Despite a global market in which dozens of existing mind mapping software applications are fighting for survival, more new tools continue to be developed and announced. The latest two that have arrived on my radar screen are OKMindMap and ThinkingExpress.
ThinkingExpress (see screen shot above) is a very basic Windows mind mapping app that its developer says is only 800 KB in size. That means you could easily carry the program and any mind maps you created using it on a memory stick. It enables you to include icons, hypertext links, topic comments and more. I downloaded it and played around with it a bit. It actually feels more polished than FreeMind in some ways.
OKMindMap (see screen shot at right) claims to be the world’s first web-based mind mapping tool developed using scalable vector graphics (SVG) – in other words, it doesn’t require a Flash-equipped browser. That should be good news for users of iPhones and iPads! It can integrate feeds from social media services like Facebook, Delicious and Twitter, and video can be embedded in maps created with the service. Clearly, its developers are focused on the educational market, because many of the resources on the OKMindMap support website are focused on enabling students to collaborate and posting maps to Moodle, an open-source learning management system used by community colleges and other types of schools to host training content. You can read a complete review here.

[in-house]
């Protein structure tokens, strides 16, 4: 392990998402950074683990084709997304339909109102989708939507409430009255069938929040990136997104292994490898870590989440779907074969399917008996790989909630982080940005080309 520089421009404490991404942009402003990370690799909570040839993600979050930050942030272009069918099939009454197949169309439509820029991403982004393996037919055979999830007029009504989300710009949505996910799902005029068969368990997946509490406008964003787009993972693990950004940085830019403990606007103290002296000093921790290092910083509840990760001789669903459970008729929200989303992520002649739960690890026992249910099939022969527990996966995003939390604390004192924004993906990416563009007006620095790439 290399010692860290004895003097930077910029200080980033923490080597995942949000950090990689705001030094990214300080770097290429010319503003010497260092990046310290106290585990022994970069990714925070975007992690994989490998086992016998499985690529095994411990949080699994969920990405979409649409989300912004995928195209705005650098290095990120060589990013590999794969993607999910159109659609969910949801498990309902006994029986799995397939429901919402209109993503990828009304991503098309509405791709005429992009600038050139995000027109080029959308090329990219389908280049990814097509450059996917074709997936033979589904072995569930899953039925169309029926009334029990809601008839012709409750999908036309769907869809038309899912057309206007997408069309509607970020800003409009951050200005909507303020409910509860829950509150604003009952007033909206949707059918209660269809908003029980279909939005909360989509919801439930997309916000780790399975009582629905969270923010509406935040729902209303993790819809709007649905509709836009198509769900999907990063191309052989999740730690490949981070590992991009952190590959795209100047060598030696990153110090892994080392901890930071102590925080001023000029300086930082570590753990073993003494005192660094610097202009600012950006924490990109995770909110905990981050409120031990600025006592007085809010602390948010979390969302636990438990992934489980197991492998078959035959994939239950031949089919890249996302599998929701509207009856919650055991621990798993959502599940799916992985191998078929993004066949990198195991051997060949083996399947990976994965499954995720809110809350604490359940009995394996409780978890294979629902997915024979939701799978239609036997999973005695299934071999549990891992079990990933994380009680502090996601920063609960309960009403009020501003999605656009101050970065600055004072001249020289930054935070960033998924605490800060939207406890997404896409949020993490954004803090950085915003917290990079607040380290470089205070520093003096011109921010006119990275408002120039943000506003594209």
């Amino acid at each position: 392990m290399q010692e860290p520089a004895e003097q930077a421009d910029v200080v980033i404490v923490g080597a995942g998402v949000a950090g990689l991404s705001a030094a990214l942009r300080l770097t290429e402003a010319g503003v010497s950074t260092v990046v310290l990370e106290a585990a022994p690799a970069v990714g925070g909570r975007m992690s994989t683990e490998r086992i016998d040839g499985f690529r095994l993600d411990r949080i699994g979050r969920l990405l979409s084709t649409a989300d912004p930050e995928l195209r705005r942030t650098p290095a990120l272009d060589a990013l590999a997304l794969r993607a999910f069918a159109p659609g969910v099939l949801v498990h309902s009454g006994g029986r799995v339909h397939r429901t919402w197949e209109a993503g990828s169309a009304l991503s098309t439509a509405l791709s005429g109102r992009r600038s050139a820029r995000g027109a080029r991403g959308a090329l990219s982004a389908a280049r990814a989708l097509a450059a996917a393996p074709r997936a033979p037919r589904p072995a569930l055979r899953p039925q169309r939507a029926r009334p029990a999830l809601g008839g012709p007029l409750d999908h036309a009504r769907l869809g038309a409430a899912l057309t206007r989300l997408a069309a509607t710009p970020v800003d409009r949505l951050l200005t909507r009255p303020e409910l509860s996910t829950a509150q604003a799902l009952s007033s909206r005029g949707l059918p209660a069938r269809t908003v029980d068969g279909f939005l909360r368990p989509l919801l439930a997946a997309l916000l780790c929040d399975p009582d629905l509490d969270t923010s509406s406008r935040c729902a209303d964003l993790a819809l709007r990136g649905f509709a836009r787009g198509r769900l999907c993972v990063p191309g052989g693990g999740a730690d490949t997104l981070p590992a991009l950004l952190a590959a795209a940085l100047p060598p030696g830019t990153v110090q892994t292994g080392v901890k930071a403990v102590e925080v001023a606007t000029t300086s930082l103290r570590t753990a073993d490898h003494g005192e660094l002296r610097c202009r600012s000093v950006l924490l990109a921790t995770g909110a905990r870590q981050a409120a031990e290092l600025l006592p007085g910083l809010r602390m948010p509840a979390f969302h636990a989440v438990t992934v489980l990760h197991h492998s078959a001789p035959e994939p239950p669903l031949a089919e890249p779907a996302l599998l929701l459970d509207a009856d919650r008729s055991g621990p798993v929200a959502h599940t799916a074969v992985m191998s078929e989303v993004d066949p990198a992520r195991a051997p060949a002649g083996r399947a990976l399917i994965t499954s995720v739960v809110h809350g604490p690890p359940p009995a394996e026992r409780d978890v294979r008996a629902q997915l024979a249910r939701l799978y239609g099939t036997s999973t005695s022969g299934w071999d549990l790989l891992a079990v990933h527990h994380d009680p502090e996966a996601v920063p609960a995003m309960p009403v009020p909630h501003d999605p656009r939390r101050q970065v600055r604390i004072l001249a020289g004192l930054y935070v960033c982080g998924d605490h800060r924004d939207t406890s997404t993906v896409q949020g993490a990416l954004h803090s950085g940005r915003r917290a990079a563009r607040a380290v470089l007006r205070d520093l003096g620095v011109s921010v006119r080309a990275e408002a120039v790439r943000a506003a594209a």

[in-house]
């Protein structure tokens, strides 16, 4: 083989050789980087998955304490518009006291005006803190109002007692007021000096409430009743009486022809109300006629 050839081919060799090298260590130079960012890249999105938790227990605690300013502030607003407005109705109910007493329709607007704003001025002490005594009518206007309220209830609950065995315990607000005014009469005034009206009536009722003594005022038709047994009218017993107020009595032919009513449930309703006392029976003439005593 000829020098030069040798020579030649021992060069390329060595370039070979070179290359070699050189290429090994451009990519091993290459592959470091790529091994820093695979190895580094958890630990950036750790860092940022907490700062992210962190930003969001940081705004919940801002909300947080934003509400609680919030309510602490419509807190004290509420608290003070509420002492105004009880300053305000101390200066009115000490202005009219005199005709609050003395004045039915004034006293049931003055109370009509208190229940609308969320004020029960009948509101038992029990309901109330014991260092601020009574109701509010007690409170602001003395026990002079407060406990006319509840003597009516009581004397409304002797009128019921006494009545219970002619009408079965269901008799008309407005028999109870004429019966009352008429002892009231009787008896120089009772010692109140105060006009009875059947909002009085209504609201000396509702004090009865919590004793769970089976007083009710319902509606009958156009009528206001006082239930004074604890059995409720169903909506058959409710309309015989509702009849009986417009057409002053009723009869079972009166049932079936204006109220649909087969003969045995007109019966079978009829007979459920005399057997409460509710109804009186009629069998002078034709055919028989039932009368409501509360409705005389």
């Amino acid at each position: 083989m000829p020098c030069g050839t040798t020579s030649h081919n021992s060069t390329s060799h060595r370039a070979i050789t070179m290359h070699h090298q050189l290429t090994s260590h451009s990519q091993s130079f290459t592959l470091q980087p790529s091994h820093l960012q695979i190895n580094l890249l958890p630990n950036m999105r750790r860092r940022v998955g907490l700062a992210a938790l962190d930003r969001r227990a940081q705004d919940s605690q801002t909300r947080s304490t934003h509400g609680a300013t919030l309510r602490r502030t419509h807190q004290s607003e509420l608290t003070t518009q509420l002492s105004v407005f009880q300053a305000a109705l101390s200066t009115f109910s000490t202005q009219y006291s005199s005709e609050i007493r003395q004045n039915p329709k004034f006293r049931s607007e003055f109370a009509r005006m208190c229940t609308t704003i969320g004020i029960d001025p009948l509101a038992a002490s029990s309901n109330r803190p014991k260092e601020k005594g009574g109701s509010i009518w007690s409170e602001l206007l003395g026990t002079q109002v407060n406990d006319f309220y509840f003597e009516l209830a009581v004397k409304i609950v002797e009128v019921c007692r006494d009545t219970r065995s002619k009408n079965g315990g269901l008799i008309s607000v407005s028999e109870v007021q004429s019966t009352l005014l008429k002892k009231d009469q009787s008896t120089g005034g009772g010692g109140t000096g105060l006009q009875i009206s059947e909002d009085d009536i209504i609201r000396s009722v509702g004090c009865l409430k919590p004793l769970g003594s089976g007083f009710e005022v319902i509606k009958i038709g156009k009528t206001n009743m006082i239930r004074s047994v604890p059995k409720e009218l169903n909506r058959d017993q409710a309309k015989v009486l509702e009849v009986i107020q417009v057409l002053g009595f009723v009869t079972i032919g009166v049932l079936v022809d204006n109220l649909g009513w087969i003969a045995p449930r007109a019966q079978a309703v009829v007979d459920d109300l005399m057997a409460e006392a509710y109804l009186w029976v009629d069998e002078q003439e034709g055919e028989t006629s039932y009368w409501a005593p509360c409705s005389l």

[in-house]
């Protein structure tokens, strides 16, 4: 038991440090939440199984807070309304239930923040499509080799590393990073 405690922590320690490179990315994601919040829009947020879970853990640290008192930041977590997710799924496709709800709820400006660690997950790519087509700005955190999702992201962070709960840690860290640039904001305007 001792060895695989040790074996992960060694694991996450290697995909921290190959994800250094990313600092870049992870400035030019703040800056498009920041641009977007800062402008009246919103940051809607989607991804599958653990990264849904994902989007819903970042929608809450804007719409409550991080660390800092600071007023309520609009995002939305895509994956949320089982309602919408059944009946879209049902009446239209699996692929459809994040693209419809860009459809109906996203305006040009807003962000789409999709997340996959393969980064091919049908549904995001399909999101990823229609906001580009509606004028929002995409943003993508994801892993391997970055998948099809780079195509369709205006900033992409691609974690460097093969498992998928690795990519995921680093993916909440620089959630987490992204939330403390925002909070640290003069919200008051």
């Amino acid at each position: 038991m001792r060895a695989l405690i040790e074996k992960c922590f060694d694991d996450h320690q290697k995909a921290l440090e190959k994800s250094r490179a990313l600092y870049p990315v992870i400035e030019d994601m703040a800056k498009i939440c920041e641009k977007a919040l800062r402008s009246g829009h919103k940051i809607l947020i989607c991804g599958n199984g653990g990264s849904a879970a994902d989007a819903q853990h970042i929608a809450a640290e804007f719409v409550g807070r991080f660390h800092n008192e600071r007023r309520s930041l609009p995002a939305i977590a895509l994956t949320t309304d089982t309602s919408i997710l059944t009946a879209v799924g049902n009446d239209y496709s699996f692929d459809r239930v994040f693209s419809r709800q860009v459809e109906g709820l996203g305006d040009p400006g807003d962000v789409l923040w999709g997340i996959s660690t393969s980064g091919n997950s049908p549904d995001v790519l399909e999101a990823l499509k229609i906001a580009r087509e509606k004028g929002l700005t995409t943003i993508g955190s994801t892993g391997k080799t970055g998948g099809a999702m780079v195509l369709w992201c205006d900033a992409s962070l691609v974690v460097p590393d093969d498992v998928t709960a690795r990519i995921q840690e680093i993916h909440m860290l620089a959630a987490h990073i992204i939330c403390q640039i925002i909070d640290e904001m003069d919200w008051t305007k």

Here’s hoping these new tools find their niches. But I must emphasize that the odds are stacked against them. There are so many desktop, web and mobile-based mind mapping tools on the market that people are confused. It’s already hard for them to tell which tool is the best fit for their needs. I get asked questions about this all the time, and I frequently see similar requests on Twitter. People are confused by all of the choices surrounding them.
I suggest that if you’re a developer, and you’re thinking about creating a new mind mapping tool, regardless of the platform you’re targeting, that you think twice before proceeding. In particular, it’s not enough to create another me-too visual mapping tool. You need to be pushing the envelope in some ways that are meaningful to potential users. Otherwise your tool will just get lost in the “noise” of an overly-crowded marketplace.